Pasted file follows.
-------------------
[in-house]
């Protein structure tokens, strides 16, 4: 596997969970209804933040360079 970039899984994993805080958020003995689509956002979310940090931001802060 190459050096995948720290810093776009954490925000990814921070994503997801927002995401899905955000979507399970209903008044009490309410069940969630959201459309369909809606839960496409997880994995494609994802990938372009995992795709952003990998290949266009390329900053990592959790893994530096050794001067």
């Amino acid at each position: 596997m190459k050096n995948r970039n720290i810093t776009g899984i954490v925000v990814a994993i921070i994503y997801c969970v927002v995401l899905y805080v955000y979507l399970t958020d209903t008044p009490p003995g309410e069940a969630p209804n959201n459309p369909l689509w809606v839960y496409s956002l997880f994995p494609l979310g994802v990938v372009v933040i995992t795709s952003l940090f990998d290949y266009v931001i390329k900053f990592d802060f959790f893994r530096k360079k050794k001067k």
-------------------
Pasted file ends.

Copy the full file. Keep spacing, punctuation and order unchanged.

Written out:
[in-house]
């Protein structure tokens, strides 16, 4: 596997969970209804933040360079 970039899984994993805080958020003995689509956002979310940090931001802060 190459050096995948720290810093776009954490925000990814921070994503997801927002995401899905955000979507399970209903008044009490309410069940969630959201459309369909809606839960496409997880994995494609994802990938372009995992795709952003990998290949266009390329900053990592959790893994530096050794001067």
């Amino acid at each position: 596997m190459k050096n995948r970039n720290i810093t776009g899984i954490v925000v990814a994993i921070i994503y997801c969970v927002v995401l899905y805080v955000y979507l399970t958020d209903t008044p009490p003995g309410e069940a969630p209804n959201n459309p369909l689509w809606v839960y496409s956002l997880f994995p494609l979310g994802v990938v372009v933040i995992t795709s952003l940090f990998d290949y266009v931001i390329k900053f990592d802060f959790f893994r530096k360079k050794k001067k």